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  • Print publication year: 2008
  • Online publication date: August 2009

4 - Cellular Mobile Radio Networking

from Part II - Cellular Mobile Radio Networking and Management


Cellular Mobile Radio Communications Concepts

In the first chapter we provided an extensive introduction to wireless communications. Major aspects such as general models for wireless communications, architectural components, and networks classification were introduced. We have also discussed, mainly at the level of acronyms, many of the elements that constitute the complex world of wireless communications. This was done in the context of the even larger legacy wired world. Key to wireless communications is the wireless link established between transmitter and receiver. The type of this link will determine the kinds of wireless communications. In this section we will limit analysis to terrestrial mobile cellular radio networks that, in simple terms, are the radio links established between Mobile Stations (MS) such as handsets and the Basic Transmission Stations (BTS).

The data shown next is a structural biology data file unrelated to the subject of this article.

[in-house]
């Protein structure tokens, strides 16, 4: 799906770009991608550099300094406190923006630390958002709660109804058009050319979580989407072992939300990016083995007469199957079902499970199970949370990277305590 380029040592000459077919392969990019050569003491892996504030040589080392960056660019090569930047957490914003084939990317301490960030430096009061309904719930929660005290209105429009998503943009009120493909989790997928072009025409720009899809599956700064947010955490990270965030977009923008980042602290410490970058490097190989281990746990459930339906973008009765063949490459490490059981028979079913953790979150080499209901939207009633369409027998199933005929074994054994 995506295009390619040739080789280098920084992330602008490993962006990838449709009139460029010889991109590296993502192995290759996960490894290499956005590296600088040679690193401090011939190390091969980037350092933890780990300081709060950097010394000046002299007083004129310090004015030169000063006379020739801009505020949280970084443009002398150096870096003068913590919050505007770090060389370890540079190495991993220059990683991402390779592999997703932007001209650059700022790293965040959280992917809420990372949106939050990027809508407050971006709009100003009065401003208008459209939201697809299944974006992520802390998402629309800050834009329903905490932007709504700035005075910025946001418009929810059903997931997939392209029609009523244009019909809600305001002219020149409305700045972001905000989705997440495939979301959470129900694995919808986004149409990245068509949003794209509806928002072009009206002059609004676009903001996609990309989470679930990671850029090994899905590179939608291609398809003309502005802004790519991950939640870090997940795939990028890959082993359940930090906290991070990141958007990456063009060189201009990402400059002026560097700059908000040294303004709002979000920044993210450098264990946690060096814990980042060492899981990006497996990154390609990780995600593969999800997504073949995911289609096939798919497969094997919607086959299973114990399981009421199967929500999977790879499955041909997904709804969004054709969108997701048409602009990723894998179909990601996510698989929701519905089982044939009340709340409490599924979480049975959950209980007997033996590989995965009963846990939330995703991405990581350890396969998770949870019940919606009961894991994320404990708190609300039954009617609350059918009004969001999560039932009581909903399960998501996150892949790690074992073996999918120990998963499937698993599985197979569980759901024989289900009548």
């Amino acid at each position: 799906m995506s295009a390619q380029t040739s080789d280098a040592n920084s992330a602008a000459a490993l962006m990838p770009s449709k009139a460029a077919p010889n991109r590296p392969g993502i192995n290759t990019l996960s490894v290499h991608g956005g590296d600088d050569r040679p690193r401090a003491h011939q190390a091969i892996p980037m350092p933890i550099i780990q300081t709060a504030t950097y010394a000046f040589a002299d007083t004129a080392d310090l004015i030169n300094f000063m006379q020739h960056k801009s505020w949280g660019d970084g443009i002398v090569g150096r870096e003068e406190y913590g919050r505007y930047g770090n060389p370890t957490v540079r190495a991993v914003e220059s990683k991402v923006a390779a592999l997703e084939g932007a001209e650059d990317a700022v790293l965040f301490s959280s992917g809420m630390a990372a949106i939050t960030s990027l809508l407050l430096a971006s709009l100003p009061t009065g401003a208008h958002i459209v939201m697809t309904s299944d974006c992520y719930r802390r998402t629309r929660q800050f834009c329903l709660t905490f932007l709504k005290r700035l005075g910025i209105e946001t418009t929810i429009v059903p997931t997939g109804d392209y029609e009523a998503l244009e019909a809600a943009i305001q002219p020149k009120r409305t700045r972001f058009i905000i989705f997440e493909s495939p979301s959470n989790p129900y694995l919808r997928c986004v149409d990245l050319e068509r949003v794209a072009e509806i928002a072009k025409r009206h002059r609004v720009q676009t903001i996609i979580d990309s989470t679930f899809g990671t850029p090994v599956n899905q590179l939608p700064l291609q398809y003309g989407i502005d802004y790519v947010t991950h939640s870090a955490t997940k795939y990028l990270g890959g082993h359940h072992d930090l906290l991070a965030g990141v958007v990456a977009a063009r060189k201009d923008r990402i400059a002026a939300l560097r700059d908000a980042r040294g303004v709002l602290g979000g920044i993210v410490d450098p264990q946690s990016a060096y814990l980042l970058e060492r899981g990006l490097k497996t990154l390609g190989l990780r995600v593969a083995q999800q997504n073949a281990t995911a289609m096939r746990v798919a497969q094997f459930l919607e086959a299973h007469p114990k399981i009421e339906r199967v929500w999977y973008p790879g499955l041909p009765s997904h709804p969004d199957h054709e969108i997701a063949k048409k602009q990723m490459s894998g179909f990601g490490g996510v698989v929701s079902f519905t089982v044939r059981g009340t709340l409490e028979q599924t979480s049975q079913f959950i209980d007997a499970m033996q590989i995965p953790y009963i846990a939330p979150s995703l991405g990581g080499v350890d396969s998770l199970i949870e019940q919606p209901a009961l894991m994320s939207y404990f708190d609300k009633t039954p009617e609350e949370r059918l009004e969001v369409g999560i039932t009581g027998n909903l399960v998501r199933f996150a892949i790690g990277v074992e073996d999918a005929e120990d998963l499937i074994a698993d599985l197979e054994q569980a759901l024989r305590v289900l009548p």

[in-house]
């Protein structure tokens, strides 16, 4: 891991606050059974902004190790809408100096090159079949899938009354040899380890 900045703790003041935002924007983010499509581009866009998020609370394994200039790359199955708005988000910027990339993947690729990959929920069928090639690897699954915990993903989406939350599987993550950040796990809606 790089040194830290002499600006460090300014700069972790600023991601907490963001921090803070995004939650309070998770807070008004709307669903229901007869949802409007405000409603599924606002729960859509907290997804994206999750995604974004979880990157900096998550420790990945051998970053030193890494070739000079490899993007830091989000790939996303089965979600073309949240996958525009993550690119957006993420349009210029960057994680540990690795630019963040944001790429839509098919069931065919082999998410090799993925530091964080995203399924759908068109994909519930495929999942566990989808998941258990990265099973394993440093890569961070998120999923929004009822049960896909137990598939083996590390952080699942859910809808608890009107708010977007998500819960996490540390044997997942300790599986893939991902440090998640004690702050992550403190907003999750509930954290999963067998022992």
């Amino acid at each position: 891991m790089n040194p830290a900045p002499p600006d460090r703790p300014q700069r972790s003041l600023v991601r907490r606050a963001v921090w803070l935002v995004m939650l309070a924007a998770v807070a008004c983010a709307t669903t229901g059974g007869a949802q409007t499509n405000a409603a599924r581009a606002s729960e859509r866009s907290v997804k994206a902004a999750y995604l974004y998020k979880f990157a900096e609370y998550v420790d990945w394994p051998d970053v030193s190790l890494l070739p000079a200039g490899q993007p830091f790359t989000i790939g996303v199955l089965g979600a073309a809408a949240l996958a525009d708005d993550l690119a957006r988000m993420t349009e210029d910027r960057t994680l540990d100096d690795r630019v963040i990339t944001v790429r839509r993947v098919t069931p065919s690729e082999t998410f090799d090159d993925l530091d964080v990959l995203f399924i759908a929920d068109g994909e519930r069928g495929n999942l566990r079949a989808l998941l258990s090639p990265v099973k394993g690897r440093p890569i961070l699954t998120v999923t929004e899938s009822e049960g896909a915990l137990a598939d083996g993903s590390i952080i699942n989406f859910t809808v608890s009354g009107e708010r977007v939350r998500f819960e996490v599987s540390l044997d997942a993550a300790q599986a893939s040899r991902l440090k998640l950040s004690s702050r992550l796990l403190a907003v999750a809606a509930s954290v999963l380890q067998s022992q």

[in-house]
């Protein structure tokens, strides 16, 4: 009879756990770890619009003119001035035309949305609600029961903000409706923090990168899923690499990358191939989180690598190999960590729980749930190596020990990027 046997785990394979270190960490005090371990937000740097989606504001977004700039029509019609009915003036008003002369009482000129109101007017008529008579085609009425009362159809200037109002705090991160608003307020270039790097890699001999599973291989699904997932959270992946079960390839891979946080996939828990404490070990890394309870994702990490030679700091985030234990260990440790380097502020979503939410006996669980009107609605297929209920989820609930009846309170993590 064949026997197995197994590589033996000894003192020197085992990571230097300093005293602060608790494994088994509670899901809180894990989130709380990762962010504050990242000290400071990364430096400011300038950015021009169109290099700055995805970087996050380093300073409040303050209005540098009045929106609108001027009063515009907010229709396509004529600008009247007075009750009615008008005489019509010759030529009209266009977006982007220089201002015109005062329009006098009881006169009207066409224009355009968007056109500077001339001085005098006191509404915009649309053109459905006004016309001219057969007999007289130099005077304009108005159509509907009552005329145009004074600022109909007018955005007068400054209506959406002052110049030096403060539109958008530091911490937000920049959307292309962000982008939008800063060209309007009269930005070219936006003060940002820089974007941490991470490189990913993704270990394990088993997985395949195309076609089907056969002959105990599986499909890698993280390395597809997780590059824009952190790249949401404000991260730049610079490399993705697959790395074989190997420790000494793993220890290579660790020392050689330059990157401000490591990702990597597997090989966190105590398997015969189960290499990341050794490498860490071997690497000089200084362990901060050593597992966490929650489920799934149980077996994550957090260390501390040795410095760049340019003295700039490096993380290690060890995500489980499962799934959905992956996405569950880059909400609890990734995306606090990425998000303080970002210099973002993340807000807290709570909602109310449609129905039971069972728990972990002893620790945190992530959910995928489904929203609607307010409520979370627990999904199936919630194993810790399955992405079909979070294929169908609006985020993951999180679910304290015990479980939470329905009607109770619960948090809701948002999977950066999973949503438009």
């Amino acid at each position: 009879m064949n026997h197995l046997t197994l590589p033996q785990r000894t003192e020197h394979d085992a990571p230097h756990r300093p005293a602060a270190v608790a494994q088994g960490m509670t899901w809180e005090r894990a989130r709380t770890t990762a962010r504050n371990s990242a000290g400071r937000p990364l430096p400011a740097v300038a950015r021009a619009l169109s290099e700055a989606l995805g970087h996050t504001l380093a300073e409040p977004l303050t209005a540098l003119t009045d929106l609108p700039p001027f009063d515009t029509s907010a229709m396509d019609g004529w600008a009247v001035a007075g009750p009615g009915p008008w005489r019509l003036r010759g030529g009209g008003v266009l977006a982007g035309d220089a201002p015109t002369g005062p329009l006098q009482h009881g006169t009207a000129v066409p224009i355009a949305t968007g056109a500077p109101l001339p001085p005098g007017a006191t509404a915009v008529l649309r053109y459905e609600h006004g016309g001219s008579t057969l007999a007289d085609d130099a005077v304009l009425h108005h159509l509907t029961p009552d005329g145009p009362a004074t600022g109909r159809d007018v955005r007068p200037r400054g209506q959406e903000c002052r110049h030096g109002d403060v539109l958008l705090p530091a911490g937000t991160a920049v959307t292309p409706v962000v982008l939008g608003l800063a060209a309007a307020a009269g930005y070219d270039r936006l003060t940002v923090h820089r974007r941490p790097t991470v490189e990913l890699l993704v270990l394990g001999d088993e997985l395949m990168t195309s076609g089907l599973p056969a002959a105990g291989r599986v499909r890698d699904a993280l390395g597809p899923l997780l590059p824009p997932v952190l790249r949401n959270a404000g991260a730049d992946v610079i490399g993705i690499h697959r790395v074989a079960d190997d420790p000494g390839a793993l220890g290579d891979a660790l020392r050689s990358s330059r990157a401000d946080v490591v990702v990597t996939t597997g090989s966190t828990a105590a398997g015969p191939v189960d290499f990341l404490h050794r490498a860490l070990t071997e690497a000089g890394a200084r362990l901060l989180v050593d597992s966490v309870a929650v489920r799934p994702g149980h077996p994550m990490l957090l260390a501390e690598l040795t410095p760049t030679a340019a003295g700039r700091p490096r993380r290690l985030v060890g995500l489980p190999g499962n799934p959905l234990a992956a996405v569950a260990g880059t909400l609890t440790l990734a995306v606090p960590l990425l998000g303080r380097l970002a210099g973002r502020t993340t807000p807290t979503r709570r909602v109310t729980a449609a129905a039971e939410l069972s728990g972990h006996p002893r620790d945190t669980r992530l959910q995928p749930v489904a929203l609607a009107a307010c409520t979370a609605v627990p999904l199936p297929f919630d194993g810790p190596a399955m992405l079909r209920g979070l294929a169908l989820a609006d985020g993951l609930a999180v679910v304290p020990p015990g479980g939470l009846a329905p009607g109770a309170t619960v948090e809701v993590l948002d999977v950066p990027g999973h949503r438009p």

Initially, the approach to mobile radio was the same as that in radio or television broadcasting, where a BTS was placed at the highest point of the desired area to be covered. As the number of mobile users increased, congestion eventually occurred because of the limited available spectrum. To assure that frequencies can be reused across geographical regions, mobile communication uses the concept of individual micro cellular radio systems. The cells can be created by earth-based radio tower transmitters/receivers or by satellite footprints. Clusters of 7 terrestrial cells provide an area coverage and separation of commonly used groups of frequencies. The number of total channels supported, hence the network capacity, will be determined by the number of clusters that are implemented.

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